Ea t, sleep, race, re­peat. Mo­togp life

So what is life like as a Mo­togp su­per­star? We de­cided to ask one…

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Life as a Mo­toGP su­per­star must be one full of big bucks, babes and booze, right? Af­ter all, liv­ing a 200mph life­style must have some se­ri­ous perks, in the form of first class travel, be­ing treated like roy­alty and be­ing able to do what the hell you want.

The cur­rent crop has a lot to live up to. Bombed toi­let blocks, fire­works be­ing let off in knock­ing shops, wrecked hire cars, mid­night races and the con­sump­tion of ev­ery il­licit sub­stance known to man was par for the course un­til the mid-nineties. Even af­ter that there were plenty of japes. From rolling Max Bi­aggi’s car on its roof to con­tract­ing STDs from brolly dol­lies, to get­ting off your face the night be­fore a race, this is what hap­pens when a pad­dock full of testos­terone lets off steam.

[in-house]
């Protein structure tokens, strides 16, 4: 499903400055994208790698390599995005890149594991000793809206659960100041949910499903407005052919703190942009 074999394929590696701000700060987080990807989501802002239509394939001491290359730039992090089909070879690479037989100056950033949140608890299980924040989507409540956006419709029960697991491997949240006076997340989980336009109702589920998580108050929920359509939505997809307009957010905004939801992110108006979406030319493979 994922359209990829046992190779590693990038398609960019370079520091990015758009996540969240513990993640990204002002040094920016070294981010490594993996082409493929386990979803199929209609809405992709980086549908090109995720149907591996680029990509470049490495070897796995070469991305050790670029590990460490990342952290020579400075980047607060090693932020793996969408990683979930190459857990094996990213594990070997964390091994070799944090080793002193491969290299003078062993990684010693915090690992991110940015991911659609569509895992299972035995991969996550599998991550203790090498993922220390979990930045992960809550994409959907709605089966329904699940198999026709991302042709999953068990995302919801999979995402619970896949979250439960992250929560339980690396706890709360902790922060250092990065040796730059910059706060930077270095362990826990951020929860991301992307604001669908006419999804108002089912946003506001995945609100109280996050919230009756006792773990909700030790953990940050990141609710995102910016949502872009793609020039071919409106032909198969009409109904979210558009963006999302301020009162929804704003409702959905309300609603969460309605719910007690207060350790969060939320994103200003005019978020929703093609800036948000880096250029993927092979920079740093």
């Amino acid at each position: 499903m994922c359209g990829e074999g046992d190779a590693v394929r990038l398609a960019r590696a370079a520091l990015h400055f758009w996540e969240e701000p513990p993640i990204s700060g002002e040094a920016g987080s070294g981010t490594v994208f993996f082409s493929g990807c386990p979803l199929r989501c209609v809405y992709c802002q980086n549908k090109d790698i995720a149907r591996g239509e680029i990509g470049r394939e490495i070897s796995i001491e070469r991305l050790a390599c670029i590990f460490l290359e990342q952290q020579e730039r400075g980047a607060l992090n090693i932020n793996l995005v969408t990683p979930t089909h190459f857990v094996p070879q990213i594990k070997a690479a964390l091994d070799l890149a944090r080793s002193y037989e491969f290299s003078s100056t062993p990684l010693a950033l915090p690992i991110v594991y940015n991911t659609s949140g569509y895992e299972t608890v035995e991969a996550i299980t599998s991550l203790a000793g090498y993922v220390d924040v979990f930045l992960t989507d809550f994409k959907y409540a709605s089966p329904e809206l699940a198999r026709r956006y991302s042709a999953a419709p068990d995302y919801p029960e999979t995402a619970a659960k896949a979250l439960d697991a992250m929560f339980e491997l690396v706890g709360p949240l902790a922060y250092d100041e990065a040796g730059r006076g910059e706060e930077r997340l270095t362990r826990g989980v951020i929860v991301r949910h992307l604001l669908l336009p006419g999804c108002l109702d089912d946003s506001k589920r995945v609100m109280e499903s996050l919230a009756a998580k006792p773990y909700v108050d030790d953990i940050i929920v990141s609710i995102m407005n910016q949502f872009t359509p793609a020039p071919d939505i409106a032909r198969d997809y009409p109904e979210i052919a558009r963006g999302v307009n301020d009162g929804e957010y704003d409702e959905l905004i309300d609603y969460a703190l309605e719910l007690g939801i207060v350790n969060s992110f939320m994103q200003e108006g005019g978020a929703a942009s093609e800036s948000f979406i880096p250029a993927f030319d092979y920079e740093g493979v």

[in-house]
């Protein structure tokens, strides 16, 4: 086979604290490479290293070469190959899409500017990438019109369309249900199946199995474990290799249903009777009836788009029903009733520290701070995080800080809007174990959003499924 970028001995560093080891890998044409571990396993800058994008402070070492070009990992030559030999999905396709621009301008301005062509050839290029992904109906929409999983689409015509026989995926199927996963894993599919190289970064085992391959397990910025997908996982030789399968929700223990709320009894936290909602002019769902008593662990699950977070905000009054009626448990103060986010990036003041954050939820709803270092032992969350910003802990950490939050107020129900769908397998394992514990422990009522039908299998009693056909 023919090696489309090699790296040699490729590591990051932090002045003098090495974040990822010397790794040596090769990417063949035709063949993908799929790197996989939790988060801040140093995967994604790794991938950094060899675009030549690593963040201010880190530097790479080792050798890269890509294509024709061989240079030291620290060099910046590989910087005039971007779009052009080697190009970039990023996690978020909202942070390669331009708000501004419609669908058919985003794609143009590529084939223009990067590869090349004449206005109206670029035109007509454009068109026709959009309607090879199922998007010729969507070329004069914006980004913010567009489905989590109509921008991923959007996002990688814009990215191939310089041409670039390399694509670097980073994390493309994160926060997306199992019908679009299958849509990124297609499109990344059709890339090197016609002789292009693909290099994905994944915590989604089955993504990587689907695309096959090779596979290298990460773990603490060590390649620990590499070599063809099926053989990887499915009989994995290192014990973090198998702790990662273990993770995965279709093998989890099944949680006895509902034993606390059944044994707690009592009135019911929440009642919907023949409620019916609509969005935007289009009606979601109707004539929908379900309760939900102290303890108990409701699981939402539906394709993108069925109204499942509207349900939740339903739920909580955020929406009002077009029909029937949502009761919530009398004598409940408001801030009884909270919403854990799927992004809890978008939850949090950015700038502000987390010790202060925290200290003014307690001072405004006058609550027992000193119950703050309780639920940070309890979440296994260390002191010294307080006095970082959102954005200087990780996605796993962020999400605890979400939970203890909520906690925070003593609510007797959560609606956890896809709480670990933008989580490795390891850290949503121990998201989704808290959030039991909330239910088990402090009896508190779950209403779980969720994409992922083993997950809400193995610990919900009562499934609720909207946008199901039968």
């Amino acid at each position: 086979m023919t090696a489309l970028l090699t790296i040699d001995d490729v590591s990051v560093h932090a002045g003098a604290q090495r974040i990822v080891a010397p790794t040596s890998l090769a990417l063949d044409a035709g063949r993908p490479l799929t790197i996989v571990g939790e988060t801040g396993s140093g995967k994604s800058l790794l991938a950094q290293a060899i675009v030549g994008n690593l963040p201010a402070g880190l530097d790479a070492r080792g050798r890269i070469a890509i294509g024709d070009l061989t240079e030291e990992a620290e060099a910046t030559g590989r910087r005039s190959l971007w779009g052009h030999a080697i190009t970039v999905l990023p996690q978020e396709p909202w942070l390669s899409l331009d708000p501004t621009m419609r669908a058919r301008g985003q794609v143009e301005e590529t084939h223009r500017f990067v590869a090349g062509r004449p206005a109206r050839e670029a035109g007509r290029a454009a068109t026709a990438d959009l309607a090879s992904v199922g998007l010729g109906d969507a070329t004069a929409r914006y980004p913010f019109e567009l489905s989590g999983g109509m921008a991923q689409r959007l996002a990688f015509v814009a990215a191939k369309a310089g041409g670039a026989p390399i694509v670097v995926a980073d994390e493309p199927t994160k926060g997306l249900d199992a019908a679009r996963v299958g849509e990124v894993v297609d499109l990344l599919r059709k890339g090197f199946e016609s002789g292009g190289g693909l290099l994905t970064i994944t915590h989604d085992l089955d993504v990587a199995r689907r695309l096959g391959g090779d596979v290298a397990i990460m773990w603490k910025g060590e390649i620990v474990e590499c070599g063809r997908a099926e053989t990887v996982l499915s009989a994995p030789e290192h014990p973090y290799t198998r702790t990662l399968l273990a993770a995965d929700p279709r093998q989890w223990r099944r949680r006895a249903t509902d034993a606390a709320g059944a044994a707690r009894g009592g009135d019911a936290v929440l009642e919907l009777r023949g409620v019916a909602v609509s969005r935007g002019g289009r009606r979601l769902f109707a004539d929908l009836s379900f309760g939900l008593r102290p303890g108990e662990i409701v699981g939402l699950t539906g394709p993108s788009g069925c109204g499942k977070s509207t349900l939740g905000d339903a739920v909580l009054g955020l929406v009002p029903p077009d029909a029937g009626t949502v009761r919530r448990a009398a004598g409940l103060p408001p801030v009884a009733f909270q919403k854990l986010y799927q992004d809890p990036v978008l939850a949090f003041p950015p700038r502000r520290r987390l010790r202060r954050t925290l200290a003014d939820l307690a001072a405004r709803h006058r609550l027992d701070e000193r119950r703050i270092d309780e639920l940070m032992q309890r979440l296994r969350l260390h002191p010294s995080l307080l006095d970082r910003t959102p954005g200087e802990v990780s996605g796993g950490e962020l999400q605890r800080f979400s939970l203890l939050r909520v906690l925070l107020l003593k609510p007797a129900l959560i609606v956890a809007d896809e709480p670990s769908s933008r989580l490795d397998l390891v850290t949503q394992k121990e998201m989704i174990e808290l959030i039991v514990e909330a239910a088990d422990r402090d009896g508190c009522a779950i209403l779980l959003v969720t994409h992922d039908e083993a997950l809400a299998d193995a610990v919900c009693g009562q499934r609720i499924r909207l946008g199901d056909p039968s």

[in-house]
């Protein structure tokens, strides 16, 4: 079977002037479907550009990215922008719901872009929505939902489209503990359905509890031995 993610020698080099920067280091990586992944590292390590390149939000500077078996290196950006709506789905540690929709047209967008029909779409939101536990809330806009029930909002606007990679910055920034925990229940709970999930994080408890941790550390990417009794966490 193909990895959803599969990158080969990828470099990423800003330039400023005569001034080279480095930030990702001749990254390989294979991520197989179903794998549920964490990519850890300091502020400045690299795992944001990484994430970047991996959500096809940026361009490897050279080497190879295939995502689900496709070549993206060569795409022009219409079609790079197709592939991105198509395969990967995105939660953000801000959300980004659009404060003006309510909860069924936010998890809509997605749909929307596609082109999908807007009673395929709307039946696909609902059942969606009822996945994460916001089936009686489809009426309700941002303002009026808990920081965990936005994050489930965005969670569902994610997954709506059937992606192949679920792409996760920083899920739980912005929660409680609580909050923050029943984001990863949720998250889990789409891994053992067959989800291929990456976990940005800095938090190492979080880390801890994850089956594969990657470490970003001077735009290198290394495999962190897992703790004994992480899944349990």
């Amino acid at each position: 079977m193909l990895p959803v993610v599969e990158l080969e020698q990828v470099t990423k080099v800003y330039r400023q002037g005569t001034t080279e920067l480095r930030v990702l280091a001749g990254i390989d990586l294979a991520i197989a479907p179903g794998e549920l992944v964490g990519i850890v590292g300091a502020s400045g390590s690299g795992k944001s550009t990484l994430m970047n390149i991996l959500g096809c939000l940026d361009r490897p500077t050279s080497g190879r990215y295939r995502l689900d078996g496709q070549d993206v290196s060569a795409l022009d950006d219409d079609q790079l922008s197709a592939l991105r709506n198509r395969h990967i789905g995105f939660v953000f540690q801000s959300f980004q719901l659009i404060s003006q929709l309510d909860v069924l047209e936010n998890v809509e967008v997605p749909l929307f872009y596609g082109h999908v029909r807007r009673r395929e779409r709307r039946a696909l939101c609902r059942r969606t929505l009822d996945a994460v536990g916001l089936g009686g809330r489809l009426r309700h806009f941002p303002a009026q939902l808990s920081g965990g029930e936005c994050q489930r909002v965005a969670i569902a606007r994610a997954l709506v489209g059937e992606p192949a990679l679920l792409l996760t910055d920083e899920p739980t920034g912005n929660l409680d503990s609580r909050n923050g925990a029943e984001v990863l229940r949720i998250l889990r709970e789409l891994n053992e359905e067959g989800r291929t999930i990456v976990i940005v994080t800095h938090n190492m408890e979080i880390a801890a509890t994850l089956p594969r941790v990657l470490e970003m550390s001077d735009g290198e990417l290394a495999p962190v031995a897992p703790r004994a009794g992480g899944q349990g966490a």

But like in any sport, strait­ened times rule. In an age when some­thing as in­no­cent as just get­ting pissed in a club can get you splashed across the front pages, the fo­cus on rid­ers is in­tense. Any mis­de­meanour is an­a­lysed in depth should an ath­lete not per­form – mean­ing that pro­fes­sion­al­ism is the name of

the game. The odd ‘fek’ from Rossi and the odd ‘fuck’ from Jack Miller is about as far as any­one strays from the script these days.

So with the pres­sure on, we spoke to Bradley Smith on what be­ing a Mo­toGP star ac­tu­ally en­tails. We were ex­pect­ing rac­ing to dom­i­nate, along with sto­ries of post race par­ties and plenty of lark­ing about, but the truth is that prepa­ra­tion is ev­ery­thing. Hard work pays div­i­dends, and no-one works harder than Bradley in an ef­fort to de­velop his Mo­toGP ca­reer. So we asked him what a typ­i­cal week con­sists of, start­ing from the first day of the work­ing week, Mon­day, usu­ally spent in his new home in An­dorra.

“Mon­day is all about train­ing. It’s usu­ally the last of the big train­ing days be­fore a race week­end. I have a trainer and a pro­gram to stick to. I’ve done triathalons, so my fit­ness lev­els are pretty good to be hon­est. Mon­day is usu­ally car­dio of some sort for an hour and a half. It could be a cy­cle or a run, maybe mixed with a swim. We’ll have a small weights ex­er­cise in there, I do two of those a day, some­thing like a cir­cuits ses­sion.